Green Seal is a non-profit that provides eco friendly certifications across a variety of different industries. They have different standards for each industry.
A B-Corp certified business meets more than just environmental standards. A successful B-Corp business is able to demonstrate socially conscious choices, transparency, and makes legal commitments to all shareholders, not just stakeholders.
Where Does Greenwashing Happen?
Unfortunately, greenwashing is all too prevalent among most if not all industries. For the sake of this article, we’re going to focus on the travel industry, and because travel clothing & gear, and restaurants & eating, are such integral parts of travel, we’re going to look at the fashion and food industries as well.
Greenwashing in the Travel Industry
As of 2018, the tourism industry accounted for 8% of global greenhouse emissions which gives travel businesses even more motivation to present their services as more sustainable.
If you’re looking for alternative methods of travel, train travel is by far more sustainable and can offer more interesting views than you get from above the clouds.
Hotels and other accommodation providers also frequently make eco friendly claims about their hotels, and their tours, that aren’t always substantiated. Look for those certifications, and don’t hesitate to call them up and ask them questions before you book. If a hotel is claiming to be a green hotel, but all they can point to is recyclable plastic cups, they’re greenwashing.
Greenwashing in the Fashion Industry
The fashion industry is notorious for greenwashing. Name a major brand and odds are that at some point in time they’ve been accused of greenwashing.
One study in 2021 went so far as to find that 60% of the environmental claims on the 12 biggest British and European fashion brands were unsubstantiated and misled consumers. The analyzed brands included:
- Forever 21
- George at Asda
- Louis Vuitton
- Marks & Spencer
Fast fashion has long been a problem and companies are now attempting to regain face with collections labeled as “responsible”, “circular”, or “slow”. Numerous sources have called out these companies including Good on You, the Daily Mail, and Euronews among many others.
We all still need clothes to wear and we want to feel confident in those clothes, so where do you buy from that’s actually sustainable?
Here are a few great guides to get started with slow fashion clothing and brands that Hidden Lemur has reviewed and can attest to having incredibly high environmental and social standards:
- 7 Incredible Sustainable Yoga Clothing Brands
- Where to Find Sustainable Shoes
- 32 Affordable Sustainable Clothing Brands
- 15 Sustainable Swimwear Brands You Need to Try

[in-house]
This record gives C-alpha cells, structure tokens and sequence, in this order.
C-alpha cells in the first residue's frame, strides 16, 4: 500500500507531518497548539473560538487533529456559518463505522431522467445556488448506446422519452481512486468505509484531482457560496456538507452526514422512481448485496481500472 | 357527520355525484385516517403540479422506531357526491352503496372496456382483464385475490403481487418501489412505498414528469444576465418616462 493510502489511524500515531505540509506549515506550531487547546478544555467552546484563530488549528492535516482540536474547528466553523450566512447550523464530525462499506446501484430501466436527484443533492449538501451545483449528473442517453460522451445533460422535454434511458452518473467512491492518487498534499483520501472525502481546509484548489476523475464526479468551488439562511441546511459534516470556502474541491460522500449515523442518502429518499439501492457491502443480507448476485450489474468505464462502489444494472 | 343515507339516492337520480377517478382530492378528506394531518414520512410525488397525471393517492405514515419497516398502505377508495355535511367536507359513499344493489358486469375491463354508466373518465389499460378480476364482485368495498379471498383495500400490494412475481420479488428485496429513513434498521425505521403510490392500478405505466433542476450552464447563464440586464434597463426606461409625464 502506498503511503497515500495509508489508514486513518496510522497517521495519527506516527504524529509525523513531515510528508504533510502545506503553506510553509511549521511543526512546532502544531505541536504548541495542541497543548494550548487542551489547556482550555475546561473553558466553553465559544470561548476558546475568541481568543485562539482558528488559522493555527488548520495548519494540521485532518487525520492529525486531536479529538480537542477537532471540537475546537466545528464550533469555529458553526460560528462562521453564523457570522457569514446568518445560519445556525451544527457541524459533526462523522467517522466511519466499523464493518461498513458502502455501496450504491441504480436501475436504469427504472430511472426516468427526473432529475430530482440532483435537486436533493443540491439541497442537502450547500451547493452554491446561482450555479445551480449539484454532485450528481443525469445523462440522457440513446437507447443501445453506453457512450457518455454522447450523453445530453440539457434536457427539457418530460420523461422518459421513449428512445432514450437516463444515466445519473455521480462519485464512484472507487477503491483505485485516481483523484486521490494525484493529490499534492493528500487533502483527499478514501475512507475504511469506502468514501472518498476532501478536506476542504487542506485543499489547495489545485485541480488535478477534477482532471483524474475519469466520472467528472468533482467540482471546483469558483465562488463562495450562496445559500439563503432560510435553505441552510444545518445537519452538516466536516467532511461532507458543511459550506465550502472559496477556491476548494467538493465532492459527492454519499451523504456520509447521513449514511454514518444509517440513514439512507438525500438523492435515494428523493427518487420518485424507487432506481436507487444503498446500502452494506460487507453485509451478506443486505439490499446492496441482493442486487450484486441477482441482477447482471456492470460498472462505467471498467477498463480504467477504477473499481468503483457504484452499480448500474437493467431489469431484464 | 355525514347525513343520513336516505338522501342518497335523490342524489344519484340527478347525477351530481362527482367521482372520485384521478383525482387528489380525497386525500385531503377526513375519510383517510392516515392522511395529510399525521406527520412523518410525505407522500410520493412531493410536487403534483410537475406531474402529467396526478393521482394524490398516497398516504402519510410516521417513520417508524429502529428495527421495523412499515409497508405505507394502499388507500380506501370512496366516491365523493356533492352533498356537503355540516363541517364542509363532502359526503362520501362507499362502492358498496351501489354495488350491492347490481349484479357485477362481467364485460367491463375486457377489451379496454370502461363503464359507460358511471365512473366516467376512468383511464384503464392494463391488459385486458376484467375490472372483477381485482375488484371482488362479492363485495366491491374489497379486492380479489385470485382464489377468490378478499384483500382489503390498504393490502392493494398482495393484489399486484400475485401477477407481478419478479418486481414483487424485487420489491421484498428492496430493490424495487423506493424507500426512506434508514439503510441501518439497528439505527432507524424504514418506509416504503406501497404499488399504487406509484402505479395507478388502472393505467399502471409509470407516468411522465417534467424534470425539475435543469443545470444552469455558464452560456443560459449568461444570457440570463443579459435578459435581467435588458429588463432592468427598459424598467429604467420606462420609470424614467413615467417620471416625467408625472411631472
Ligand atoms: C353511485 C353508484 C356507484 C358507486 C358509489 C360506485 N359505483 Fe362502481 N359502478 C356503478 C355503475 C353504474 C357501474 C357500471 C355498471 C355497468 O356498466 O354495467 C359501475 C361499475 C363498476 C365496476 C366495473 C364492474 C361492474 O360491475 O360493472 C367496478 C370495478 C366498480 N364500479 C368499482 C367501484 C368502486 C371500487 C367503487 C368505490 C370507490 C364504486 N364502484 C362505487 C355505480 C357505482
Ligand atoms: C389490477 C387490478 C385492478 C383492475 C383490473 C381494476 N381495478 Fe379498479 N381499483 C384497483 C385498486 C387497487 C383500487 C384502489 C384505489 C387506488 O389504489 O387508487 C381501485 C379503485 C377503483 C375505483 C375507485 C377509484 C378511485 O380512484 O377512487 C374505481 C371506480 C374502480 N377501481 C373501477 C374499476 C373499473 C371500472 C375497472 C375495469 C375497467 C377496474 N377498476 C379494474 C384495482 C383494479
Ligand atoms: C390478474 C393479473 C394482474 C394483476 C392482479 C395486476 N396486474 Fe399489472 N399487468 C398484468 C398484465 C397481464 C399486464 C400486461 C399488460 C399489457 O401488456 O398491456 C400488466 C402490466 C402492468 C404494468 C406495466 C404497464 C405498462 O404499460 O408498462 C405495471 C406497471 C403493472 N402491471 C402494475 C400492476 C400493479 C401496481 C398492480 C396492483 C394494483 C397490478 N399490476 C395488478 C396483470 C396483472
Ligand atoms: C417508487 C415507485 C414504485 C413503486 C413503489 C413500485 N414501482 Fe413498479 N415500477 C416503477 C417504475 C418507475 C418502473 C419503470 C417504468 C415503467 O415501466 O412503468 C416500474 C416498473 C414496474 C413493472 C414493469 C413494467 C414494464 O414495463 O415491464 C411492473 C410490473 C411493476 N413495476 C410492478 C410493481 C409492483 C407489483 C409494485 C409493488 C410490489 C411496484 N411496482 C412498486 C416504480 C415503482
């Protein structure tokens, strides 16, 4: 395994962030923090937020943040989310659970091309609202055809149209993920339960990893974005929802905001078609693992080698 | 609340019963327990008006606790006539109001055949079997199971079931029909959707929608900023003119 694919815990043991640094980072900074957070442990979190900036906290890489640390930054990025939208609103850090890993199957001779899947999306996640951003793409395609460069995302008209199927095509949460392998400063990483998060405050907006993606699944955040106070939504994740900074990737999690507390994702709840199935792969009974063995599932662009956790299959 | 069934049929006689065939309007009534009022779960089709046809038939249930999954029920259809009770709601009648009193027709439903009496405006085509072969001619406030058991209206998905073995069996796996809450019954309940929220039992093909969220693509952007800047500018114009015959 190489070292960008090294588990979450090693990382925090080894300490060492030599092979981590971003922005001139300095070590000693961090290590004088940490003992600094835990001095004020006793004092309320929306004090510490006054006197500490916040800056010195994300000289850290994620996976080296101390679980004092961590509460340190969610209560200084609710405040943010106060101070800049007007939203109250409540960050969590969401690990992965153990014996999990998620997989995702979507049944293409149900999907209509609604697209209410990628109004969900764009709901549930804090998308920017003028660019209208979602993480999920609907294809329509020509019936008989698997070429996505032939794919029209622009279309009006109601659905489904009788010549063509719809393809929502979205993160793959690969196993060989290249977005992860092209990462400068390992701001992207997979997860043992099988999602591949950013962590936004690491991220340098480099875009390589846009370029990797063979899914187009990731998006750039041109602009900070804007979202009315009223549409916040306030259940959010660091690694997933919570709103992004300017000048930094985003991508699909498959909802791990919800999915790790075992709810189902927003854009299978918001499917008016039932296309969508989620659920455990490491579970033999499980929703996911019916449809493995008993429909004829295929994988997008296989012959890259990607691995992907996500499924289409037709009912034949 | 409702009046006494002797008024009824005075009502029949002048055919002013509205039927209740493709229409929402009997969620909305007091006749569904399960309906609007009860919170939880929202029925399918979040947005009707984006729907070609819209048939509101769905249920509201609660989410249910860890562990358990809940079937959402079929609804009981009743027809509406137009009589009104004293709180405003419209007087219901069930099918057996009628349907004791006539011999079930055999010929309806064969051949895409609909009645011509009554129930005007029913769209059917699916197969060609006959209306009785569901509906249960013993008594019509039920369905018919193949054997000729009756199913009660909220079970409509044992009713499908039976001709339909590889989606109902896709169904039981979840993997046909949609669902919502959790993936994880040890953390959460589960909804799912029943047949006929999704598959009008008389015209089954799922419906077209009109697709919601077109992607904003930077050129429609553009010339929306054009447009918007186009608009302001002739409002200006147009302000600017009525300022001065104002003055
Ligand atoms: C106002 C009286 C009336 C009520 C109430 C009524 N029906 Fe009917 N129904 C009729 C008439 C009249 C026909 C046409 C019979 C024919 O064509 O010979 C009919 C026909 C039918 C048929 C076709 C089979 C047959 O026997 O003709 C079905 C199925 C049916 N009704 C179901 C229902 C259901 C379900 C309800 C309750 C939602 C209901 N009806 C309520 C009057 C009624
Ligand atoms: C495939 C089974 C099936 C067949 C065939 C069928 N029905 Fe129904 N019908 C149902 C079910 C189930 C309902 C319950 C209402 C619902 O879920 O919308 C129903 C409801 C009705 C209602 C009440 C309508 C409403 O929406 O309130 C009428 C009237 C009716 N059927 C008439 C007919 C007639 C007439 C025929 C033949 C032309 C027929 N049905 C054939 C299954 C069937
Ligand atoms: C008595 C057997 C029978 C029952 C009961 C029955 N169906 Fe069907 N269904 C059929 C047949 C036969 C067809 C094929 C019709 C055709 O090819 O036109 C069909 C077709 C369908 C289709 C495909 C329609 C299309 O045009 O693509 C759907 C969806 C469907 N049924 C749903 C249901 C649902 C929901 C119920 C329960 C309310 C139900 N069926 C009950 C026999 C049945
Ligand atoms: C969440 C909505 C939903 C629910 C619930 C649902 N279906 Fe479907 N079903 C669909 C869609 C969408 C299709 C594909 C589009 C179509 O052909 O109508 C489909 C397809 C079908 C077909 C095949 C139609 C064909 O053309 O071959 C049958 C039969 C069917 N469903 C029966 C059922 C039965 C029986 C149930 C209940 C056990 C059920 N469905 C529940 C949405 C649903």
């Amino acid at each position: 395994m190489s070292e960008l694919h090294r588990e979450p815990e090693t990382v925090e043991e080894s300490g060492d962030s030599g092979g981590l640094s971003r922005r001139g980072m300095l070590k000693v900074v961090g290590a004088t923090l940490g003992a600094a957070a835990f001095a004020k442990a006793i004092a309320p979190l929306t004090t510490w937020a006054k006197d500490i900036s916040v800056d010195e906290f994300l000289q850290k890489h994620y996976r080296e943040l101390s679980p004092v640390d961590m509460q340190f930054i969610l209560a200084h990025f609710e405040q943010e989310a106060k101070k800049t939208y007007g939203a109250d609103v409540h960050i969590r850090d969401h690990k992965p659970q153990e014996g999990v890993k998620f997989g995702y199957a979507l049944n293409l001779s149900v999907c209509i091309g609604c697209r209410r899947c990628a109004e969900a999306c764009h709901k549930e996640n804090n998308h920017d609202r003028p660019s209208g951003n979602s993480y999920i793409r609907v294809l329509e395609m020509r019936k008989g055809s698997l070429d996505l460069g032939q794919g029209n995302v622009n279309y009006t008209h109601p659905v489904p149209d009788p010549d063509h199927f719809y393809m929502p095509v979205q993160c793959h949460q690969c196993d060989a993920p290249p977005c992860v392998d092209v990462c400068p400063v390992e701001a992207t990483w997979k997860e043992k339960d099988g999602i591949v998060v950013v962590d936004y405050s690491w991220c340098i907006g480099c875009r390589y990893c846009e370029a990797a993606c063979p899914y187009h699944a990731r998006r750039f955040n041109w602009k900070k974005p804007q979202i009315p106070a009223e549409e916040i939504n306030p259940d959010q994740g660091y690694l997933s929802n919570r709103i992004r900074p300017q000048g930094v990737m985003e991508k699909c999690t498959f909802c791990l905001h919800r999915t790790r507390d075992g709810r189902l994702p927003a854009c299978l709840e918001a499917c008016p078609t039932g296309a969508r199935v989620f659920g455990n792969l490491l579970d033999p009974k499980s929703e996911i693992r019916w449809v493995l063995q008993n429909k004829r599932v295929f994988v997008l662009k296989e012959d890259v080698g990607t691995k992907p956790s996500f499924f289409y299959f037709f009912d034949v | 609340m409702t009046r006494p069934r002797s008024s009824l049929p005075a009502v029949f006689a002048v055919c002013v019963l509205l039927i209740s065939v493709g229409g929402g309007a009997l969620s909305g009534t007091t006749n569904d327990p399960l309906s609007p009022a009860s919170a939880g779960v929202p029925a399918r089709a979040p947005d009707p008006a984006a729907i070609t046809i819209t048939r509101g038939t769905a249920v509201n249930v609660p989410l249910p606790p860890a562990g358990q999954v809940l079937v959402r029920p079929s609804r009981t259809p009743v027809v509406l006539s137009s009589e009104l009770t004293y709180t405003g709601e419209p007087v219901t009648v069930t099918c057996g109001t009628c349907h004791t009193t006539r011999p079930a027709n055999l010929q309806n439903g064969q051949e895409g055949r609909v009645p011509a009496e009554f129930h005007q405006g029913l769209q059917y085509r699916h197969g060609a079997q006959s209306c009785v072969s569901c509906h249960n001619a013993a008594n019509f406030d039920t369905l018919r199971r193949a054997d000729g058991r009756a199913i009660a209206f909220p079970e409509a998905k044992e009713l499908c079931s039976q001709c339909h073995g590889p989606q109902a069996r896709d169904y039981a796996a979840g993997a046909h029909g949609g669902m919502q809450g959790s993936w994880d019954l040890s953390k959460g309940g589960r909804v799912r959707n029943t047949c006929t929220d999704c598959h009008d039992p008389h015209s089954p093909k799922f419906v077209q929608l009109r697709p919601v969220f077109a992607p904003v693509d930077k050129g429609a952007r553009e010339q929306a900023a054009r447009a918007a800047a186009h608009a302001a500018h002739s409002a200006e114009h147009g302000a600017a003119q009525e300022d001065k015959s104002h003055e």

Greenwashing in the Food and Beverage Industry
It’s not just the fashion industry that’s guilty of more than a few greenwashing ads. To start off with a bang, Keurig Canada, the coffee giant, was fined $3 million for misleading consumers into thinking that the infamous K-Cup pods could be recycled when in fact they could be recycled at very few facilities in Canada. Keurig isn’t the only coffee company misleading consumers.
Another coffee giant, Starbucks, rode the anti-straw trend after a video of a turtle with a straw in its nose went viral. They removed straws and replaced them with a strawless lid in an effort to appear more environmentally friendly. In fact, the strawless lids actually use more plastic than straws.
With online shopping it’s much easier to take the time to do a search and determine if a brand is really environmentally friendly. However, when shopping in a physical store, particularly for groceries, it gets a bit harder. Don’t rely just on green packaging or buzzwords to determine if a brand has the environment at the forefront. Instead, look for legitimate certifications.
How to Help Prevent Greenwashing
The biggest thing that you can do to prevent greenwashing or purchasing from brands that greenwash is to educate yourself. By doing your research on a brand and checking for relevant certifications, you’re already doing more than the average consumer to put the environment first.
Another great way is to recognize that you’re not perfect – none of us are! We love using Wren to offset carbon emissions (check out their free carbon emissions quiz here). Somewhere along the way, you’ll probably make a purchase that damages the environment in ways that you’re not aware of so the next best step is making a conscious effort to offset where you can.
Finally, shop small when you can. Although smaller businesses don’t typically have the budget to pay for major certifications, by talking to the staff and owners you’ll often learn about sustainability efforts you may not be aware of.